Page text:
29. I accept Ms. Shipley’s submissions. The criticisms raised by the defendant of the Adjudicator’s Decision are plainly criticisms of fact and/or law and thus do not amount to defences to this application. I can of course make no finding as to whether they may amount to a good argument in due course were fresh proceedings to be commenced before this court.
30. Whilst the defendant considers the Adjudicator’s Decision to have been irrational and perverse, in my judgment, it cannot be said to be outrageous or at the extreme end of the scale so as to give rise to a defence to the claim for enforcement.
3. Payment By Lewisham Homes
31. In paragraph 7 of his statement, Mr. Trew contends that the claimant has been reimbursed for the monies it paid to the defendant by Lewisham Homes under the main contract and that accordingly, enforcement of the decision will unjustly enrich the claimant. This point has no merit. I agree with Ms. Shipley’s submissions that the contractual arrangements between the claimant and Lewisham Homes are irrelevant.
32. The adjudication concerns the final account valuation in relation to the contract between the claimant and the defendant. For this reason, there was no evidence before the Adjudicator as to any payments that may or may not have been made by Lewisham Homes and he did not consider the matter. In any event, I further agree with Ms. Shipley that even if it is correct that the Adjudicator should have considered payments from Lewisham homes, his failure to do so would amount to an error of fact or law, which would not provide a defence to the enforcement of the Decision.
33. The defendant contends that if its defence to this application is unsuccessful, there should be a stay of enforcement on the grounds that if the award is enforced and no stay granted, the defendant will be insolvent. I note in particular paragraphs 8-11 of Mr. Trew’s statement.
34. Very little evidence is available as to the defendant’s financial circumstances. However, the defendant relies on an email from its accountant, confirming that accounts since September 2016 have not been prepared but that he expects the 2017 and 2018 accounts to show a considerable loss. He says that the defendant has spent all available sums and has borrowed additional amounts from its director and his family, and further that he understands most of the company’s assets to have been sold or to have charges registered against them. He also says that following loss of the adjudication “it seems that the company is now insolvent and I have advised that they should cease trading while their advisors consider the next action”. It is said by Mr. Trew in his statement that this insolvency would prevent the defendant from correcting the injustice of the Adjudicator’s Decision.
35. During the course of the hearing, Mr. Trew Senior said that the stay sought was for a period of three months. In answer to my questions, Mr. Trew Senior explained that the family had been putting money into the defendant’s coffers to keep it going and that work was coming in albeit that the company had experienced a very difficult time over the last year or so, in common with other scaffolding businesses. He also explained that the very recent release of a charge over property owned by the defendant was due to incoming funding from an investor.
36. It is clear that whatever the advice received by the defendant from its accountant, it has not ceased trading but has, on the contrary, continued to pursue its business including renewing its contractor’s health and safety assessment scheme accreditation which facilitates the continuation of that business.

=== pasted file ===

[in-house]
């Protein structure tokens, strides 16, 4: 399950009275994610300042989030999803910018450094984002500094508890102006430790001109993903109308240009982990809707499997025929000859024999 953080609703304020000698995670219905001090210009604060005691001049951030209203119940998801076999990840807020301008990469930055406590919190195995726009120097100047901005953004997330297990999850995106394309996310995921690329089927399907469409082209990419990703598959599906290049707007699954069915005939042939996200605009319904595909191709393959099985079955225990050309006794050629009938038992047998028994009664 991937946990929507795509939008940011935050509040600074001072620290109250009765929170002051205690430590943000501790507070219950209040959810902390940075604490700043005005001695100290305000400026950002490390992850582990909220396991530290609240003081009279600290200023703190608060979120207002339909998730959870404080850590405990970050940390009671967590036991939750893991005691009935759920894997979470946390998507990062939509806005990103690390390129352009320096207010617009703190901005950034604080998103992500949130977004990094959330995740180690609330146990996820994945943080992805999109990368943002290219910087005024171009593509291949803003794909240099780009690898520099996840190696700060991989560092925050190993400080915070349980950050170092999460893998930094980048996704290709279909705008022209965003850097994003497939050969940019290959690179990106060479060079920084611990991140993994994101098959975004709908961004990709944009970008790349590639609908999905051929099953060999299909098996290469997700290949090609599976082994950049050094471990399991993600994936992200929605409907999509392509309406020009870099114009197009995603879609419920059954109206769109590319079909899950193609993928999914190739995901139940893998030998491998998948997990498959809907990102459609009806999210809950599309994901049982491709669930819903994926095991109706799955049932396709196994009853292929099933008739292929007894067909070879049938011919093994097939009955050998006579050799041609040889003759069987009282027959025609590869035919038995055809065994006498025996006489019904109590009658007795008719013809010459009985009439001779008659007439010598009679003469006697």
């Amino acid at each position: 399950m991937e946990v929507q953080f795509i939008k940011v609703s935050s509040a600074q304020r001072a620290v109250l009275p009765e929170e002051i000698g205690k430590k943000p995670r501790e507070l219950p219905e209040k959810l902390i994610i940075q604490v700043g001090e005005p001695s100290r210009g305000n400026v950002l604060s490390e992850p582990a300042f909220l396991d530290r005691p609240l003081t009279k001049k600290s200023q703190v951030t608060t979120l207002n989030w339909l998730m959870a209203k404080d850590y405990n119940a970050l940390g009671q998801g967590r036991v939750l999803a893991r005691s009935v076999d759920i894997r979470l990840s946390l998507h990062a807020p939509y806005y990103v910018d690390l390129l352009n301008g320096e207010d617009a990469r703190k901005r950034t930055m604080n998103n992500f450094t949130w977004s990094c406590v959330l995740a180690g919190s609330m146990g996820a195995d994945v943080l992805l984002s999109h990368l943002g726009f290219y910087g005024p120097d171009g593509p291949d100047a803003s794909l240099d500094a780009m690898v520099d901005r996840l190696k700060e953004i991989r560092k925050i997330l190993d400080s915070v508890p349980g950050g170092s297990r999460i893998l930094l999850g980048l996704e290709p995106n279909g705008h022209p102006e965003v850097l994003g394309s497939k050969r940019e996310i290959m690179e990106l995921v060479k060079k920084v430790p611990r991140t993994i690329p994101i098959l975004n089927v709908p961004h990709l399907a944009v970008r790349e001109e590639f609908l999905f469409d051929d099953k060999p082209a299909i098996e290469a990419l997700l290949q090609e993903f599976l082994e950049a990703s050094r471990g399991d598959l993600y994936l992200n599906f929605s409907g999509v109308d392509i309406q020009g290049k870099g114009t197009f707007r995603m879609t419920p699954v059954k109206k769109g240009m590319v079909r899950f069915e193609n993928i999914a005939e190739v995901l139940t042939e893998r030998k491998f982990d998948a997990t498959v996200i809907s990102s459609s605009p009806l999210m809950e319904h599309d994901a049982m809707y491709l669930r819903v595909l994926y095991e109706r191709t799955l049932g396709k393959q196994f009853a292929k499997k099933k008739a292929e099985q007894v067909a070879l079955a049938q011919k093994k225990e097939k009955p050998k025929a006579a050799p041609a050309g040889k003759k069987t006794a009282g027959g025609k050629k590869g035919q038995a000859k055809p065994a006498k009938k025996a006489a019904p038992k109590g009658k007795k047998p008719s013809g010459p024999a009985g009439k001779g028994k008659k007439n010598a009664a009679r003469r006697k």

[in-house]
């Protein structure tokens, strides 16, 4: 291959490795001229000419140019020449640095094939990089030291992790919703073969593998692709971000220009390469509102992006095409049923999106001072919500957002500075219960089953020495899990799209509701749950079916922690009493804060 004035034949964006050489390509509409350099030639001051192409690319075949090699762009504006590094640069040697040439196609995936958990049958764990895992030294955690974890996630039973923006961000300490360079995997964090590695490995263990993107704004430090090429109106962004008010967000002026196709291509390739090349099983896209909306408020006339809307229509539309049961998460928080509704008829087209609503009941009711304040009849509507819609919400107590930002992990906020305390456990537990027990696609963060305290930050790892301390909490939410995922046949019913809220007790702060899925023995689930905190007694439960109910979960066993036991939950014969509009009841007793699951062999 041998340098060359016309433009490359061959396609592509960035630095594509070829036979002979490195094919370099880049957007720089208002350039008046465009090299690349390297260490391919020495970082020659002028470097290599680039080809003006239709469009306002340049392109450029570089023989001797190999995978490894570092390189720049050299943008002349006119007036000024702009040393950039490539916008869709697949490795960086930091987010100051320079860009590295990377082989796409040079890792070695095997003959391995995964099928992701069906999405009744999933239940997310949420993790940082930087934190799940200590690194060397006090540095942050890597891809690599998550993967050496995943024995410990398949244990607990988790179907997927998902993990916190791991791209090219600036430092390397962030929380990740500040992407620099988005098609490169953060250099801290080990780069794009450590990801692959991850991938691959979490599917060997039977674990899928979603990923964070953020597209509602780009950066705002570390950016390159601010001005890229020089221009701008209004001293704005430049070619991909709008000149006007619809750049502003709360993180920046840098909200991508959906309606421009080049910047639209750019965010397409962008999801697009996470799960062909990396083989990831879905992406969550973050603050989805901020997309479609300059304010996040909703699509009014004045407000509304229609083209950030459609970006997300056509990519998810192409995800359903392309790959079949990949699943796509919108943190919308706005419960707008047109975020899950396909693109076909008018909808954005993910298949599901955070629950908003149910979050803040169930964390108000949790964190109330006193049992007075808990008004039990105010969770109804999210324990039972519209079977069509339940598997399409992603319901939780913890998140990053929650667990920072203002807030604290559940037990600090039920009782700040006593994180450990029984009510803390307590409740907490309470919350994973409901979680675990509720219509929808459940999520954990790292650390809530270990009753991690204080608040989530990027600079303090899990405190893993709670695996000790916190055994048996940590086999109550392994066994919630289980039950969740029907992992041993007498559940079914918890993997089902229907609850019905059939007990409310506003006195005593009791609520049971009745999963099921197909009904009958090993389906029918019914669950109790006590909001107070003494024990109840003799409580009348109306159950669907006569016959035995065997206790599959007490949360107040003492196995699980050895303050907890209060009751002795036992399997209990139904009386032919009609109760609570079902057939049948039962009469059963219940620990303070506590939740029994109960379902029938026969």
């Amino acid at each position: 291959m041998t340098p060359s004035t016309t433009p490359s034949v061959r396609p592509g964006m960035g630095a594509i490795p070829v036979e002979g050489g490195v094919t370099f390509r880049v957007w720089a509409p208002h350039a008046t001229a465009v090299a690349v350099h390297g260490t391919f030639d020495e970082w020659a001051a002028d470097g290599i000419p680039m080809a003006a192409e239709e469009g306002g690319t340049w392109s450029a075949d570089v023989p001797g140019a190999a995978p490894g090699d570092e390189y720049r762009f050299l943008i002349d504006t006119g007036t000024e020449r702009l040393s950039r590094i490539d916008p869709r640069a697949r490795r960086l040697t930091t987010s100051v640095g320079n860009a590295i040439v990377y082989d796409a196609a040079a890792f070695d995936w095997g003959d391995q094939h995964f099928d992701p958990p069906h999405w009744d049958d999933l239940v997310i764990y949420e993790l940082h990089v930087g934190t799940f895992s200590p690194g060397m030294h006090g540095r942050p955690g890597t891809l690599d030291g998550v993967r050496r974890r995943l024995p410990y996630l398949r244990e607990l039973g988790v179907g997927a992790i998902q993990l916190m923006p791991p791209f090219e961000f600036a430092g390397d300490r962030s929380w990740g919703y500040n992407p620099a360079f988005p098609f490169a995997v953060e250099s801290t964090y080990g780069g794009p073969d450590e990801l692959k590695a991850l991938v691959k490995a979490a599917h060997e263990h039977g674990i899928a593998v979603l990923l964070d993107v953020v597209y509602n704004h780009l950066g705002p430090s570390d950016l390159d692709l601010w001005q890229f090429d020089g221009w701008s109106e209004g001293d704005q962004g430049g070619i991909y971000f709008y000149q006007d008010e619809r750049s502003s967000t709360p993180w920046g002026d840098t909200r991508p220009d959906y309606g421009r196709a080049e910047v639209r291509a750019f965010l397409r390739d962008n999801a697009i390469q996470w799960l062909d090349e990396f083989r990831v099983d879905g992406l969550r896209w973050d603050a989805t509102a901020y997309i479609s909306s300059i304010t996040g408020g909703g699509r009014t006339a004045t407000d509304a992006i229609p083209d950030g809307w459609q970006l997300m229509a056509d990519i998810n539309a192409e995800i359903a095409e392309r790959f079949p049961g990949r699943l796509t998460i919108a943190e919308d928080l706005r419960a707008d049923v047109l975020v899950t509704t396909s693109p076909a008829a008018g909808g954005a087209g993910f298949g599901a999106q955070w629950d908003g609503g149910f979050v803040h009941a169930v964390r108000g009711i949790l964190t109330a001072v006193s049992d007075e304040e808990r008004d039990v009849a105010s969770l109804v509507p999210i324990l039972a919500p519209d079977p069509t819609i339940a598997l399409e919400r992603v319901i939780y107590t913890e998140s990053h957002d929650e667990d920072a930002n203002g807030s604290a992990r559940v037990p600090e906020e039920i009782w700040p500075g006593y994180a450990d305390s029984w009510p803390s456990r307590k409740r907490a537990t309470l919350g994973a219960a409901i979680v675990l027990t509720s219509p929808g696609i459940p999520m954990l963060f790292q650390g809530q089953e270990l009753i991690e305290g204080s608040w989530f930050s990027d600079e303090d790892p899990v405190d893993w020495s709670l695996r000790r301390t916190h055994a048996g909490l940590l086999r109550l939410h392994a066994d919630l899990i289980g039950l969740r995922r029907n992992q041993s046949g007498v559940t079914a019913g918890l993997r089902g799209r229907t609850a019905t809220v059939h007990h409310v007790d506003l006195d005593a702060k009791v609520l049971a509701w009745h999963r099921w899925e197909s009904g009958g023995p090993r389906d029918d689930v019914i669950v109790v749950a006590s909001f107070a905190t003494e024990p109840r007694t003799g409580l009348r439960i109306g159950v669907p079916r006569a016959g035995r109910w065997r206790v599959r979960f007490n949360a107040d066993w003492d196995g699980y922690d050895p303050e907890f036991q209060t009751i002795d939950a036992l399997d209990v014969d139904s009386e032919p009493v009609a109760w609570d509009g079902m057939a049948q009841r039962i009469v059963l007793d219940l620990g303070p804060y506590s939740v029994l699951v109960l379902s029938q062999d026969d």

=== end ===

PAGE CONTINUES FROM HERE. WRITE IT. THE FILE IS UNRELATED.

37. I was shown during the hearing a draft profit and loss statement for the period June 2017 to June 2018 which records a loss of £123,539.43, but no other evidence of the defendant’s financial position was made available to me.
38. I have jurisdiction to order a stay under CPR 83.7(4) where I am satisfied that,
(a) there are special circumstances which render it inexpedient to enforce the judgment or order or,
(b) the applicant is unable for any reason to pay the money.
39. However, it is clear from the authorities relied on by the claimant that it is only in rare and exceptional circumstances in a commercial case such as this that the court will grant such a stay. I refer in particular to the authorities referred to and relied upon in Kersfield Developments (Bridge Road) Limited v Bray and Slaughter Limited  EWHC 15 (TCC) by O’Farrell J at paragraph 102.
40. I have no evidence to suggest that this is a rare and exceptional case. Contrary to the email from the defendant’s accountant, the defendant continues to trade and it plainly has access to funds from outside investors. Its financial position based on the draft profit and loss statement that was shown to me appears poor, but I have no evidence to indicate whether it might be expected to improve by reason of the work that Mr. Trew told me it has recently attracted, just as I have no evidence as to whether funds could be made available from Mr. Trew’s family or other investors.
41. In the circumstances, I decline to order the stay requested by the defendant.
42. I should add, that insofar as the defendant argues that it would be prevented from correcting the injustice of the Adjudicator’s Decision if a stay is not granted, I accept the submissions of Ms. Shipley that the case of Galliford Try Building Ltd v Estura Ltd  EWHC 412 (TCC) confirmed that a stay on the basis of manifest injustice would only be successful in very unusual circumstances and a stay would in any event only be appropriate in rare cases.
43. I accept her submissions that there were a number of factors in that case which supported the grant of a partial stay which are not present in this case. In the circumstances, I do not believe that this is a case involving very unusual circumstances or that it is a rare case in which a stay would be appropriate.
44. For the reasons I have given, the Adjudicator’s Decision is valid and enforceable and the circumstances are not so exceptional as to justify a stay of execution. It follows that the claimant is entitled to summary judgment in the sum of £2,040,919.24 plus interest and costs which I will deal with following consideration of any further submissions from the parties.